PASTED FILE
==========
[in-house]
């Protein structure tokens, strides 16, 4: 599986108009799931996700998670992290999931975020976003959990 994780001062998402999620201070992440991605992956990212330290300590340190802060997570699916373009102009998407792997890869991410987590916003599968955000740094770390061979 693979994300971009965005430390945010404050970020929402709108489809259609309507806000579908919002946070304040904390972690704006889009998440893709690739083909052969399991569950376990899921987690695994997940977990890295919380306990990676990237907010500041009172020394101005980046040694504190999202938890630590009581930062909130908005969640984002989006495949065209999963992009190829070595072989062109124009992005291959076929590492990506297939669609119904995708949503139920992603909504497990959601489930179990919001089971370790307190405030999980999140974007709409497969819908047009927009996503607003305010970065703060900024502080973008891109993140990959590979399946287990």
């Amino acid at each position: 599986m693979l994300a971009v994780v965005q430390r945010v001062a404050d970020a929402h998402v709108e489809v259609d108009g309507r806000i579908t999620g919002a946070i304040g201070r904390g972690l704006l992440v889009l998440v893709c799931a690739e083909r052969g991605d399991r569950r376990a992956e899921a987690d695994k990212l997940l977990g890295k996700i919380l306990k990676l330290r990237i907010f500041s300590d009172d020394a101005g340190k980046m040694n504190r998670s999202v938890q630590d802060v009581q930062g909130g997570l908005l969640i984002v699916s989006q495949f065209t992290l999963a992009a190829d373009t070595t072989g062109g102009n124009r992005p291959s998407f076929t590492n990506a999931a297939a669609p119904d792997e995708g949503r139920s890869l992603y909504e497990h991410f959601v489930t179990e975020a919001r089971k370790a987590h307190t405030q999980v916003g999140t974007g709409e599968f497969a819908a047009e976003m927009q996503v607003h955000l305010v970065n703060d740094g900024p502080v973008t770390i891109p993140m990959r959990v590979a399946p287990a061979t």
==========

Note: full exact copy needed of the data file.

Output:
[in-house]
């Protein structure tokens, strides 16, 4: 599986108009799931996700998670992290999931975020976003959990 994780001062998402999620201070992440991605992956990212330290300590340190802060997570699916373009102009998407792997890869991410987590916003599968955000740094770390061979 693979994300971009965005430390945010404050970020929402709108489809259609309507806000579908919002946070304040904390972690704006889009998440893709690739083909052969399991569950376990899921987690695994997940977990890295919380306990990676990237907010500041009172020394101005980046040694504190999202938890630590009581930062909130908005969640984002989006495949065209999963992009190829070595072989062109124009992005291959076929590492990506297939669609119904995708949503139920992603909504497990959601489930179990919001089971370790307190405030999980999140974007709409497969819908047009927009996503607003305010970065703060900024502080973008891109993140990959590979399946287990």
């Amino acid at each position: 599986m693979l994300a971009v994780v965005q430390r945010v001062a404050d970020a929402h998402v709108e489809v259609d108009g309507r806000i579908t999620g919002a946070i304040g201070r904390g972690l704006l992440v889009l998440v893709c799931a690739e083909r052969g991605d399991r569950r376990a992956e899921a987690d695994k990212l997940l977990g890295k996700i919380l306990k990676l330290r990237i907010f500041s300590d009172d020394a101005g340190k980046m040694n504190r998670s999202v938890q630590d802060v009581q930062g909130g997570l908005l969640i984002v699916s989006q495949f065209t992290l999963a992009a190829d373009t070595t072989g062109g102009n124009r992005p291959s998407f076929t590492n990506a999931a297939a669609p119904d792997e995708g949503r139920s890869l992603y909504e497990h991410f959601v489930t179990e975020a919001r089971k370790a987590h307190t405030q999980v916003g999140t974007g709409e599968f497969a819908a047009e976003m927009q996503v607003h955000l305010v970065n703060d740094g900024p502080v973008t770390i891109p993140m990959r959990v590979a399946p287990a061979t």